For evidence of that, look no further than this weekend’s Chinese Grand Prix, where the Shanghai International Circuit owners have devoted a grandstand each specifically to supporters of Alonso and Schumacher.
Schumacher may have a car advantage in the ultra-competitive Ferrari, but there is plenty to suggest he won’t have things all his own way in Shanghai.
Up until 2003, people used to think of the A1-Ring in Austria as being Michael Schumacher’s ‘bogey’ track. The Shanghai circuit replaced it in 2004 and Schumacher is yet to have a strong performance there either.
Past form on particular circuits generally seems to count for little in Formula One – at least where the Schumacher winning machine is concerned. But Fernando Alonso will take heart from it as he seeks to turn every tiny weapon he can lay his hands on against his opponent.
He may never get the chance to win a more valuable championship than one he can keep Michael Schumacher away from.
Renault are considering bringing an up-rated version of their engine to Shanghai – but after his Monza retirement Alonso would probably settle for a reliable one. Renault reckon they’ve got that problem licked too.
The team will be buoyed to the scene of their constructors’ championship triumph last year, when Alonso romped to victory aided by team mate Giancarlo Fisichella. But Fisichella has not been the supportive number two to Alonso that Felipe Massa has been to Schumacher.
Schumacher will need that help badly, though, if he puts on the same kind of performance he did last year. He smacked Christijan Albers’ Minardi on the way to the grid and had to start from the pit lane. Then he spun out of the race while behind the safety car.
Add to that his spin during qualifying in 2004, another spin and clash with Christian Klien during that race and Schumacher has a lot of demons to exorcise in Shanghai.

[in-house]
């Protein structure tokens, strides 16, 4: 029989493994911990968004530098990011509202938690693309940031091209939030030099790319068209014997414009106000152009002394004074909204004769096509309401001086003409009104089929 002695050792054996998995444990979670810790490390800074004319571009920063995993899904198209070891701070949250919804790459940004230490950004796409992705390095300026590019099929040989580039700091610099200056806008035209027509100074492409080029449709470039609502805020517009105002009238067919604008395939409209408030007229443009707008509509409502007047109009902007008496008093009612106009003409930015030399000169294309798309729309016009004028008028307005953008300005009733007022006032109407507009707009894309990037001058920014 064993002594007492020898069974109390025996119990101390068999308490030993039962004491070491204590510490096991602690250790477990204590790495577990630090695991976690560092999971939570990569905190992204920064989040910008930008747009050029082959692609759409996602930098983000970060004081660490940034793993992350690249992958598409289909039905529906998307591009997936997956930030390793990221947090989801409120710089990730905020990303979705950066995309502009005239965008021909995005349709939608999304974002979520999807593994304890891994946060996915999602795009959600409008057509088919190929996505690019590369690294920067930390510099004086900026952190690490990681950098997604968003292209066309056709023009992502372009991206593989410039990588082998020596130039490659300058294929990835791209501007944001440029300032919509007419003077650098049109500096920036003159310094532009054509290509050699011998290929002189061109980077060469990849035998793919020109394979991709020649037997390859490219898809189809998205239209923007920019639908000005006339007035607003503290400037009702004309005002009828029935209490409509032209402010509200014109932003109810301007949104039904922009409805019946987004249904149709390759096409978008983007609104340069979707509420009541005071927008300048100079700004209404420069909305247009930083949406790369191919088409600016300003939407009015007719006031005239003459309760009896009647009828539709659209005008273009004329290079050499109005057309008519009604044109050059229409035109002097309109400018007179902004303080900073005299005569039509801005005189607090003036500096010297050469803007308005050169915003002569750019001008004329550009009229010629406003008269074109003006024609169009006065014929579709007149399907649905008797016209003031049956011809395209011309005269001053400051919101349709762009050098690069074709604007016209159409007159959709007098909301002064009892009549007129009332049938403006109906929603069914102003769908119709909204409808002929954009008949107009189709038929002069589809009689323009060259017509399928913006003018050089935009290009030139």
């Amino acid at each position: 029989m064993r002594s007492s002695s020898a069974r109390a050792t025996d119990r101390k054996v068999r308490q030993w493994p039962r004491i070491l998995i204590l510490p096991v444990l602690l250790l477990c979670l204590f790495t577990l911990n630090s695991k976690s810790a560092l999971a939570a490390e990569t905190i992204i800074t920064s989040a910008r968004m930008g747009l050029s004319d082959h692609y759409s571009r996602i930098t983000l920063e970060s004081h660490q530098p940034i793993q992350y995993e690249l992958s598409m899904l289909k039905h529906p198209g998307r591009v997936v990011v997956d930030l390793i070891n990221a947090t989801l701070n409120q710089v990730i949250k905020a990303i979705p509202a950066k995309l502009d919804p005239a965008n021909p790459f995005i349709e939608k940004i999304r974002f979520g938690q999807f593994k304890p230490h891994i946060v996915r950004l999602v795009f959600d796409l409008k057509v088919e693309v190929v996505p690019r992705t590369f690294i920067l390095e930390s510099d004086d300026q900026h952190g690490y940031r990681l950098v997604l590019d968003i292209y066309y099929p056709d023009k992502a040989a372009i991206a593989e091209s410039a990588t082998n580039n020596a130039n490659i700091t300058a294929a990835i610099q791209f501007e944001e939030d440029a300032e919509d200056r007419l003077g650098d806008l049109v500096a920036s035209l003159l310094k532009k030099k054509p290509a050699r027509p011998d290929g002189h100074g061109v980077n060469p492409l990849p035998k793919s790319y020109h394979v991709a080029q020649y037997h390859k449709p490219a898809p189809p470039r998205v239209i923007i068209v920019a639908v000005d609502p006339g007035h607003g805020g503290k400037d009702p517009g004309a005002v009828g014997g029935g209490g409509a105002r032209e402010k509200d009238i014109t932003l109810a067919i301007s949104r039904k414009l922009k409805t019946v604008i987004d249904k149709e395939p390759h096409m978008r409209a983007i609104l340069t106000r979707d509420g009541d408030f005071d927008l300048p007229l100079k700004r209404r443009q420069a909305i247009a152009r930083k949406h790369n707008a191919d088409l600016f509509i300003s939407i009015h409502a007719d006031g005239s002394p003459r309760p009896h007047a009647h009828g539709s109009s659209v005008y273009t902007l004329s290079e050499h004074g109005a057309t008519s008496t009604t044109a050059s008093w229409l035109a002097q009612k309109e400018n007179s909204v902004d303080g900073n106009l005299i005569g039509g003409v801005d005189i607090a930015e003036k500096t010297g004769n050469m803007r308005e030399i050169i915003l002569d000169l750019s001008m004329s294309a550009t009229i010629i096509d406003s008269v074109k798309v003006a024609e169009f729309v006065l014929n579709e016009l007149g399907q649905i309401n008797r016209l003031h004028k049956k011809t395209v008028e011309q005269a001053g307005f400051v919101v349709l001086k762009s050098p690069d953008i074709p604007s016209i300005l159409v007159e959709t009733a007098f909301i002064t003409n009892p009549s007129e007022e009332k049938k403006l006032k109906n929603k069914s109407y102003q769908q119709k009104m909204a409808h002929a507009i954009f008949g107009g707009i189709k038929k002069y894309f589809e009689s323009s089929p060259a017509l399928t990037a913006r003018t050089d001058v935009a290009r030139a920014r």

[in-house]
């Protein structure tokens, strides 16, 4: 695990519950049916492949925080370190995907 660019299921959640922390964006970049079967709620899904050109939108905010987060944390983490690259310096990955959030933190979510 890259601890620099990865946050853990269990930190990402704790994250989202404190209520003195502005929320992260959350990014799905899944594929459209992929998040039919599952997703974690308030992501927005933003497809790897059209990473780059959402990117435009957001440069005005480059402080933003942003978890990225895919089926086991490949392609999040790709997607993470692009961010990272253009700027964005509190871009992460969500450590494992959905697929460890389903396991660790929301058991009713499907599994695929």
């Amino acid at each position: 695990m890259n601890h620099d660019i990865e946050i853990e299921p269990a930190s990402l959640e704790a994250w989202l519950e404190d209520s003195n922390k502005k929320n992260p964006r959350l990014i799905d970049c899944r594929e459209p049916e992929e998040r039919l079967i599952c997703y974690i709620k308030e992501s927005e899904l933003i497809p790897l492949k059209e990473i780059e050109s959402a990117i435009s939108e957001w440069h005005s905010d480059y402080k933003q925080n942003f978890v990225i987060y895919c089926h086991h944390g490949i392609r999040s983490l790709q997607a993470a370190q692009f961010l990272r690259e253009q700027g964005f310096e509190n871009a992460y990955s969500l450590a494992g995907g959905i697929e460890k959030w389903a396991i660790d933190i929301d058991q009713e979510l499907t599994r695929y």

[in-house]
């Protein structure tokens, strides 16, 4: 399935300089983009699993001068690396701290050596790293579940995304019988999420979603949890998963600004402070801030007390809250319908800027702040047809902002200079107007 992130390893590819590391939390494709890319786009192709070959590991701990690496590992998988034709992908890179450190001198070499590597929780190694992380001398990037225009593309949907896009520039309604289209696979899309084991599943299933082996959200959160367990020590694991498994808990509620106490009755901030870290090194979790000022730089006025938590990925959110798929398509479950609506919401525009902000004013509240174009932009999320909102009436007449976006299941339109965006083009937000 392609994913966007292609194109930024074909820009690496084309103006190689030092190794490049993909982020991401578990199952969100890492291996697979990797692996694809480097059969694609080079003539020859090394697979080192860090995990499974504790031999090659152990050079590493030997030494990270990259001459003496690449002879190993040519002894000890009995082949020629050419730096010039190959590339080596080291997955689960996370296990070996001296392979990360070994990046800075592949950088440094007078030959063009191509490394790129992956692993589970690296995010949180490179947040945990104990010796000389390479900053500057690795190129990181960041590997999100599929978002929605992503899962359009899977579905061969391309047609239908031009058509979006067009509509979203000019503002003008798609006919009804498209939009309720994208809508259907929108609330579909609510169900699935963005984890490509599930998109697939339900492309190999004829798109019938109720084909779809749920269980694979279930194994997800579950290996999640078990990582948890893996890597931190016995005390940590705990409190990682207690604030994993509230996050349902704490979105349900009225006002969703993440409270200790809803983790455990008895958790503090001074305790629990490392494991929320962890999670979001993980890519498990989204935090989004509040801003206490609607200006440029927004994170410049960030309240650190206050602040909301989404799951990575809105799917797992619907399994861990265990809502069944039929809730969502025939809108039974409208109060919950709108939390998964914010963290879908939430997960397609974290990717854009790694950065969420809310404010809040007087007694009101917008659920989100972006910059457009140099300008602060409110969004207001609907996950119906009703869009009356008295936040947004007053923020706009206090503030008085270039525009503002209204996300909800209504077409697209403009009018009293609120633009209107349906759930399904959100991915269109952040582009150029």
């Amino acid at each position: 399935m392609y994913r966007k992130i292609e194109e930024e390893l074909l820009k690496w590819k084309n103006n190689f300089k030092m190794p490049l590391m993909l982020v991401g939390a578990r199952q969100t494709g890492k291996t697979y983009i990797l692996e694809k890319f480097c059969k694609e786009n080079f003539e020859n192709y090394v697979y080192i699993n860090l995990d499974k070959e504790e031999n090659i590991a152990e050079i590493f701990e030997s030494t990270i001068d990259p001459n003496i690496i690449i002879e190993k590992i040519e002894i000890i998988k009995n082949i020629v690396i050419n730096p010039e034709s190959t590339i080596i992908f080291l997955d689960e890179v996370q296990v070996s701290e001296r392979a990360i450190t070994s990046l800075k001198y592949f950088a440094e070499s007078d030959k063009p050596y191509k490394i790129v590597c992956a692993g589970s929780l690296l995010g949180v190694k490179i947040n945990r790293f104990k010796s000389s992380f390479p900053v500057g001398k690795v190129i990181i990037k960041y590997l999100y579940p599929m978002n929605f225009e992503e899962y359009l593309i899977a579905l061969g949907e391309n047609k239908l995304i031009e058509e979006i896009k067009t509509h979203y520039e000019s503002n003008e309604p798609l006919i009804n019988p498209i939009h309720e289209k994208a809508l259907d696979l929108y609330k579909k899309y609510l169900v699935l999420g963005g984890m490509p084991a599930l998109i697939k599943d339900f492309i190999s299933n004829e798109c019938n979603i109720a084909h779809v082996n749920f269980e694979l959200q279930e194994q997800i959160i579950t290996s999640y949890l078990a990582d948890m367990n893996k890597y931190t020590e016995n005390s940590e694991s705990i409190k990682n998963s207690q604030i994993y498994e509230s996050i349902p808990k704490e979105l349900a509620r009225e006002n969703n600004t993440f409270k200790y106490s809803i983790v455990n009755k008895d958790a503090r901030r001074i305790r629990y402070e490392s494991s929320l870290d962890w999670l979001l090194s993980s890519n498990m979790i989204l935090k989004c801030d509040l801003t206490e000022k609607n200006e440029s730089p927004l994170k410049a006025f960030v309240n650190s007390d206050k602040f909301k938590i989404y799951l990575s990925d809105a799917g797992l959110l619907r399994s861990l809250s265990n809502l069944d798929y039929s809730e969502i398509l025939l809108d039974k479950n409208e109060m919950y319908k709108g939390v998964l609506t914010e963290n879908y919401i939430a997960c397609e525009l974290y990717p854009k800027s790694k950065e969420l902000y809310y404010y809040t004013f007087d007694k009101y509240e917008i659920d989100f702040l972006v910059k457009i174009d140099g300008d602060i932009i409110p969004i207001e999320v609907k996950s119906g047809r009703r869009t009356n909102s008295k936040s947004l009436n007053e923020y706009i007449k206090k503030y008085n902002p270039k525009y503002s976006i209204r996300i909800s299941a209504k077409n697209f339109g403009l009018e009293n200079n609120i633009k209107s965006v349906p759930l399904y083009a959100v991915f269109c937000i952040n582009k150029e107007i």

Were he to beat Alonso into second place, though, the two would be level on points with two rounds to go, virtually guaranteeing the battle would continue to the final race of the season.
There are nine other teams in this race of course and quite a few of them could have an impact on the championship battle.
Top of that list is McLaren, for whom Kimi Raikkonen has taken pole position in three of the last four races. If he or Pedro de la Rosa finishes in between the championship protagonists it could be enough to decide the championship.
A resurgent Honda team believe they have ironed out the faults in their 2007-spec engine which they pulled the plug on at Monza at the eleventh hour. A sky-high confident Jenson Button will relish the extra power down Shanghai’s long straights.
The relative performances of BMW and Toyota hinge upon how competitive the Michelin and Bridgestone tyres are (respectively).
At BMW the rookie Robert Kubica has been a revelation, climbing the podium in only his third race (something neither of the championship duellists achieved – although that isn’t really fair to Alonso who began his career with minnows Minardi.) Kubica’s prodigious speed is a massive wake-up call to Nick Heidfeld, who must assert himself over the Pole at a track Kubica has not raced on before.
Williams have already tested their 2007 Toyota engines and Mark Webber and Nico Rosberg must just be waiting for the grinding agony of successive non-points-finishes to stop.
Dutchman Doornbos will also be joined by a new Dutch team – Spyker MF1, who have taken over the Midland team and painted it a patriotic shade of orange. A first points finish would be the best way to announce their arrival – but it will require a lot of retirements for that to happen.
The Shanghai circuit has not given us a particularly exciting race since it was first used two years ago.
At the very least hopefully the circuit owners will have kept it in a decent enough state of repair for the championship not to be influenced by it in the way it was last year – when a loose kerb wrecked Juan Pablo Montoya’s race and McLaren’s hopes of winning the constructors’ championship.
Above all, let’s hope the remainder of the championship is not spoiled by the kind of nonsense the stewards came up with at Monza. Unsurprisingly, the FIA have now effectively admitted they were wrong to punish Alonso for accidentally impeding Massa by changing the rules so that, in future, no driver will be penalised in the same way.
It’s too little, too late, but let’s hope the outcry from journalists and fans during the Italian weekend has taught them to intervene only when absolutely necessary.
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